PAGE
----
Anyone who owns an iPhone knows that the only way to install an app on it is to do so via the App Store, something that has long proven to be an issue for both users and developers. But that could be about to change, with a new report claiming that Apple is working to enable the sideloading of apps for the first time - although it's likely that will only apply to users who happen to have bought their iPhone in the European Union. The report, in Mark Gurman's weekly Power On newsletter, claims that Apple will enable sideloading in the first half of 2024. Gurman is well-connected and could well have information not normally in the public domain.
Sideloading is installing apps outside of the App Store, something that is currently impossible. But an EU ruling means that Apple will be forced to open the iPhone up to sideloading as part of the Digital Markets Act, or DMA. That act requires that so-called gatekeepers, like Apple, must make their services and devices more interoperable than they otherwise might be. One instance of that is to allow apps to be installed via means other than Apple's App Store. It's argued that will give users more choice, while developers will be able to offer their apps without having to give Apple a cut of their income. Currently, Apple takes 15% or 30% of all App Store transactions, something that previously saw Epic Games and the popular Fortnite game kicked out of the store.
Epic Games famously bypassed Apple's in-app purchase system by allowing V-Bucks to be bought via the game's in-app web browser. That was against Apple's rules and Fortnite was banned as a result. However, once sideloading is allowed Epic Games will be able to offer Fortnite via its own Epic Games Store on iPhones and iPads.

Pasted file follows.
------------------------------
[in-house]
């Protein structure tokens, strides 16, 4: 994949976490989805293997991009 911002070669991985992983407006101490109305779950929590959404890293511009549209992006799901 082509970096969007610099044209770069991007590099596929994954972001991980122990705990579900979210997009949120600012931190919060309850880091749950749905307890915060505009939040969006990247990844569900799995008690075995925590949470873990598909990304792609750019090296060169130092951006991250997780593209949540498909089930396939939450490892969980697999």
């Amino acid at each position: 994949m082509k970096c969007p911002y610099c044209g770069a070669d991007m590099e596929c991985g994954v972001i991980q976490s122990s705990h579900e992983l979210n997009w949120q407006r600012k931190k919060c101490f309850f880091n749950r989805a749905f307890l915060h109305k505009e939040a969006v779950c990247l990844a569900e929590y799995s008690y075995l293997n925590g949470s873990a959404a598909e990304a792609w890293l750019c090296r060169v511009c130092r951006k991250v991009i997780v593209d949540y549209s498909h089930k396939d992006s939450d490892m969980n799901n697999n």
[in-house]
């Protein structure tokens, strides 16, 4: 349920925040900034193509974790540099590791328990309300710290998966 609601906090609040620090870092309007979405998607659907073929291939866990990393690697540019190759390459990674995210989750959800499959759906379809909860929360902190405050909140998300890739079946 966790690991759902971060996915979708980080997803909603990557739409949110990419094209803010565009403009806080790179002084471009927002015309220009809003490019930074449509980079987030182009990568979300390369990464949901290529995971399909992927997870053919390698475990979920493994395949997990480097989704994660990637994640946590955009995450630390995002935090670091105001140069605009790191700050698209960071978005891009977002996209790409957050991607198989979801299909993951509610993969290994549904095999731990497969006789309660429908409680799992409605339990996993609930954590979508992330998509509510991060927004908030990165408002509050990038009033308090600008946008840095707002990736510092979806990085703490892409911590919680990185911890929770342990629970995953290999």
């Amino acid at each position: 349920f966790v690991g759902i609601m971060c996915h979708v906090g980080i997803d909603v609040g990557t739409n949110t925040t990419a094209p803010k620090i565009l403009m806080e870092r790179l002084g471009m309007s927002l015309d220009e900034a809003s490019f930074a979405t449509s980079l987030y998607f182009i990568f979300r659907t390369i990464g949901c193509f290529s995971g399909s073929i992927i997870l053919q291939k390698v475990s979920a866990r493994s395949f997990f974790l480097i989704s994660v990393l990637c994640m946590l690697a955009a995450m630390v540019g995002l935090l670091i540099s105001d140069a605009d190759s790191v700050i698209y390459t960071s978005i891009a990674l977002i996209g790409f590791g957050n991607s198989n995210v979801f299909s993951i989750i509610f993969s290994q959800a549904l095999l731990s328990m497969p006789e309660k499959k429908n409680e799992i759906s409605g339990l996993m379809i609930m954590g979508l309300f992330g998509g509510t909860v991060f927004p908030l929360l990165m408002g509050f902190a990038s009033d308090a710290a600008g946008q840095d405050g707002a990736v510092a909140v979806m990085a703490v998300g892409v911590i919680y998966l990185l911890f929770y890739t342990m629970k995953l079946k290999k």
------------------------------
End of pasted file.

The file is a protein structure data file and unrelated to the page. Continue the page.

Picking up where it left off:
There is, however, a catch to note. Because this ruling will only affect iPhones in the EU, it's likely that Apple will only allow sideloading in its member countries. That means that users in the United States, the UK, and non-EU countries will be left with no option but to use the App Store.
It's hoped that might change, though. with other countries and lawmakers following the EU's lead to force Apple to bring sideloading to their part of the world.
As for the DMA, that's also taking a good look at other aspects of the iPhone including iMessage. If the European Commission decides that iMessage should be classed as a gatekeeper it's possible Apple will be forced to make it interoperable with similar services like WhatsApp and Facebook Messenger.